By Marnie McAllister, Record Assistant Editor
In response to the U.S. District Court’s decision last week that Kentucky’s ban on same-sex marriage is unconstitutional, Archbishop Joseph E. Kurtz said that all people deserve deep respect, love and friendship.
“But we cannot reduce marriage to just another form of friendship,” he said during a phone interview while on vacation July 7.
“The gift of marriage within society is that unique union of a man and a woman in a committed, faithful relationship with one another that bears the fruit of children — or the possibility of bearing the fruit of children,” he said.
In his ruling released July 1, U.S. District Judge John G. Heyburn II found that Kentucky’s law prohibiting same-sex marriage is unconstitutional. He then stayed the application of his ruling until it can be appealed before the U.S. Sixth Circuit Court of Appeals in Cincinnati.
Kentucky’s voters approved an amendment to the state Constitution in 2004 that says only a marriage between one man and one woman may be considered valid in Kentucky. Likewise, legal statuses similar to marriage also are considered invalid, the amendment says.
In his opinion, Judge Heyburn wrote that sections of the Kentucky Constitution, in denying same-sex couples the right to marry in the state, “violate the Equal Protection Clause of the Fourteenth Amendment to the United States Constitution, and they are void and unenforceable.”
Lamenting that opinion, Archbishop Kurtz said the Catholic Conference of Kentucky, the public policy arm of Kentucky’s bishops, “does not support the judicial decision that takes the decision away from the people.”
Kentucky Gov. Steve Beshear said in a statement last week that Kentucky will appeal the ruling to the Sixth Circuit Court of Appeals, as Judge Heyburn had expected.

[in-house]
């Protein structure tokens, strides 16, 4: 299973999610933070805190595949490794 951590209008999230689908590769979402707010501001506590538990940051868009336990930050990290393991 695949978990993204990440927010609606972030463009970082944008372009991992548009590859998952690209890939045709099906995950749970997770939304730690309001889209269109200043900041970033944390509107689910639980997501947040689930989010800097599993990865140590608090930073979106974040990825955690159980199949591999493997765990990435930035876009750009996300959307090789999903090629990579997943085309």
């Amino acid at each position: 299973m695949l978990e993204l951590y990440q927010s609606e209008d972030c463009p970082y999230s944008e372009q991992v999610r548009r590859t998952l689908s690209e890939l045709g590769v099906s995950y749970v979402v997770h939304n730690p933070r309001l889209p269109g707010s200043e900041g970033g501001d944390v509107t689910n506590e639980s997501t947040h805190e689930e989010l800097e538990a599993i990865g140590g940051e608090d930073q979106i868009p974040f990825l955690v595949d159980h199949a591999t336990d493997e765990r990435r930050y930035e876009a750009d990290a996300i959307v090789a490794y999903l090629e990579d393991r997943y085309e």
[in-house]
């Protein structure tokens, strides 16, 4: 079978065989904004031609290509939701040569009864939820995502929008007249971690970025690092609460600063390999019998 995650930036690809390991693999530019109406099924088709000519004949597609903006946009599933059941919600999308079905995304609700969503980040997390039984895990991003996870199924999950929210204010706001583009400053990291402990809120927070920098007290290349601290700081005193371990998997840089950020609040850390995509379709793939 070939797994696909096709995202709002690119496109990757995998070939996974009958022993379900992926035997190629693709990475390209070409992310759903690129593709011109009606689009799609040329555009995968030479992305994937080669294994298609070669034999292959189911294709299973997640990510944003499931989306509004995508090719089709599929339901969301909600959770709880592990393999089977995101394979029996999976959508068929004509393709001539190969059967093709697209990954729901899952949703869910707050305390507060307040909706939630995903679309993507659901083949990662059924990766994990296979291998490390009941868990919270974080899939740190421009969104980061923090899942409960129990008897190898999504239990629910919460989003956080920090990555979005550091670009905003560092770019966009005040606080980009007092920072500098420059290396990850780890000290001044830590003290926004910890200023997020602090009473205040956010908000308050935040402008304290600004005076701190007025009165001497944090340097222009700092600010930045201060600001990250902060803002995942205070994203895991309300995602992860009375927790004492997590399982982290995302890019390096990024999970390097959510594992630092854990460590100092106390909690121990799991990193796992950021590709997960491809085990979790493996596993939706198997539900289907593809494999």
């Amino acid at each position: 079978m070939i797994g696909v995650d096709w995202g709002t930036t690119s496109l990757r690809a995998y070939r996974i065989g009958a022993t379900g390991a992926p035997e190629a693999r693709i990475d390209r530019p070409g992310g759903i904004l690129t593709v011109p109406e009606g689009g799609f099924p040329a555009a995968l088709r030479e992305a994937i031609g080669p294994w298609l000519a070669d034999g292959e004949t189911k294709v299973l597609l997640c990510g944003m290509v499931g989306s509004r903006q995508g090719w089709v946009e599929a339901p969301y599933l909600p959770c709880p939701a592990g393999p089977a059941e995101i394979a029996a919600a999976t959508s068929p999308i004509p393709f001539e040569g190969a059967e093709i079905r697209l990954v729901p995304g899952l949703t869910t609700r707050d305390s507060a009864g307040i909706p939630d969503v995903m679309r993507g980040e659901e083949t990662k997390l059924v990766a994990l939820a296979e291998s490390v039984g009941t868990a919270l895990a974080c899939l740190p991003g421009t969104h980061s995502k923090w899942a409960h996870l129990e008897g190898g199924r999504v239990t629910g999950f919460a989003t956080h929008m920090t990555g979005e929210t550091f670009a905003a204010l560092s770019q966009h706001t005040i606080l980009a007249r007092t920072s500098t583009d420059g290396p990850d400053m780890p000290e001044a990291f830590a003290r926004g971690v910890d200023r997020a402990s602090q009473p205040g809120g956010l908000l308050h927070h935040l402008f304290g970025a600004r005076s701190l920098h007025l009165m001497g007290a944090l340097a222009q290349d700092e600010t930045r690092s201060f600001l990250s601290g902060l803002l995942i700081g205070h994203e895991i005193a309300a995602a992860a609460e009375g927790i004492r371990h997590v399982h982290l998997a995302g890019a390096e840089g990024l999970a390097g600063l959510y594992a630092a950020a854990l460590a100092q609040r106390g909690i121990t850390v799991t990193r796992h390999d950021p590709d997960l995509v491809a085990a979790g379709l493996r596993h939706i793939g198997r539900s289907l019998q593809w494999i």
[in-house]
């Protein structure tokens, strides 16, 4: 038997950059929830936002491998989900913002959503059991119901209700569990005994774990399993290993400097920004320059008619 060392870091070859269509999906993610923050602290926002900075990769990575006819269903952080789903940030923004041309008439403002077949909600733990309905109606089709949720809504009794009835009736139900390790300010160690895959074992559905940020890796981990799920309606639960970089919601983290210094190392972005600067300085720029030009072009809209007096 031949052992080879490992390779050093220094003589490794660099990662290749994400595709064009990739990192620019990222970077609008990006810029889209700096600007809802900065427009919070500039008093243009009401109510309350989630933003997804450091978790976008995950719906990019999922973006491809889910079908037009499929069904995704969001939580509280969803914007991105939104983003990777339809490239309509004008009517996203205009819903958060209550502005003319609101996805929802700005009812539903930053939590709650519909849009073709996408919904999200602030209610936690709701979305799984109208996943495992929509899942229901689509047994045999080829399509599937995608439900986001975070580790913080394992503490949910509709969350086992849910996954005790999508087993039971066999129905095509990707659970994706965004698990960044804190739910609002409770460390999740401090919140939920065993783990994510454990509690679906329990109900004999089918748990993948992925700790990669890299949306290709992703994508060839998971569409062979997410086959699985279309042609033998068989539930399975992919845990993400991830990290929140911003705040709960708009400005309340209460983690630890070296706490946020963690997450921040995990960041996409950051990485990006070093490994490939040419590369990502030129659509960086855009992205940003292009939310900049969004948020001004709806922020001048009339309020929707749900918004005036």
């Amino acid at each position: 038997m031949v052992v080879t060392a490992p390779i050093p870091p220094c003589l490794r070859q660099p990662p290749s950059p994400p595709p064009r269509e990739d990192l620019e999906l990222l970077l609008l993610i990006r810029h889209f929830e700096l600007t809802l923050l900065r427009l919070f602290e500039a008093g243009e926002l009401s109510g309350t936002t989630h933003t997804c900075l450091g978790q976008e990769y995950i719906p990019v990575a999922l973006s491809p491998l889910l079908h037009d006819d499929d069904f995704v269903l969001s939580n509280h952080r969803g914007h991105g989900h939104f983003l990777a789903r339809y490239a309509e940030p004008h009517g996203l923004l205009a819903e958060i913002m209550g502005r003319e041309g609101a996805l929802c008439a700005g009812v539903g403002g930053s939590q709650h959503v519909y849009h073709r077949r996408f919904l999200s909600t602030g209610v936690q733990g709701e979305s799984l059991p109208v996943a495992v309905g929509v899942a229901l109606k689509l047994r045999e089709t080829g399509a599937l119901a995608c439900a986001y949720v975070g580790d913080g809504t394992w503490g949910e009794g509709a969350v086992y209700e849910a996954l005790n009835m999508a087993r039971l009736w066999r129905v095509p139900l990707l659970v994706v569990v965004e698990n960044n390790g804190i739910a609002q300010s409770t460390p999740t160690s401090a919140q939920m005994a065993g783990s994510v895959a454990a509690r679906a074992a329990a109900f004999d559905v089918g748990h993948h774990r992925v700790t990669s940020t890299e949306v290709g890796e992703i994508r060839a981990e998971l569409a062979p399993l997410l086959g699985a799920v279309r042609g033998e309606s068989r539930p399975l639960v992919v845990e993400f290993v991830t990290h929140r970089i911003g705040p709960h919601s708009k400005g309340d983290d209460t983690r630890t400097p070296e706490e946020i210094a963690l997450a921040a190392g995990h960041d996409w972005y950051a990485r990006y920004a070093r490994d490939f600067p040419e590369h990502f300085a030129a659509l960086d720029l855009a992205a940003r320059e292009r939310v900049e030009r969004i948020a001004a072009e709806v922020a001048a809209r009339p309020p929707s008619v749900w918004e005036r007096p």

Archbishop Kurtz reiterated the church’s position that “every human created in the image and likeness of God deserves dignity and true friendship.” But, he said, the gift of marriage “reflects the complementarity of what it means to be a man and what it means to be a woman.”
He noted that the extraordinary Synod of Bishops on the family, which will take place at the Vatican this fall, and another synod on the family in 2015, will delve deeply into contemporary issues facing families and marriage, including unique gender roles in marriage.
The synods will be an opportunity for a “renewed solid anthropology in regards to the uniqueness of the man and the uniqueness of a woman in the relationship that is marriage,” he said.
“People in our society rightly go against stereotypes of what is a man and what is a woman, yet we need to rediscover the uniqueness of what is a man and what is a woman and the unique contributions they make to a family, children and all these things from which our society is built,” he said, adding that the synods “will be calling married couples to be authentic witnesses to marriage and all people to be authentic witnesses to chaste living.”
The extraordinary Synod of Bishops on the family will meet Oct. 5-19 and will gather together the presidents of national bishops’ conferences, the heads of Eastern Catholic churches and Vatican officials. Archbishop Kurtz, the president of the United States Conference of Catholic Bishops, is one of the delegates.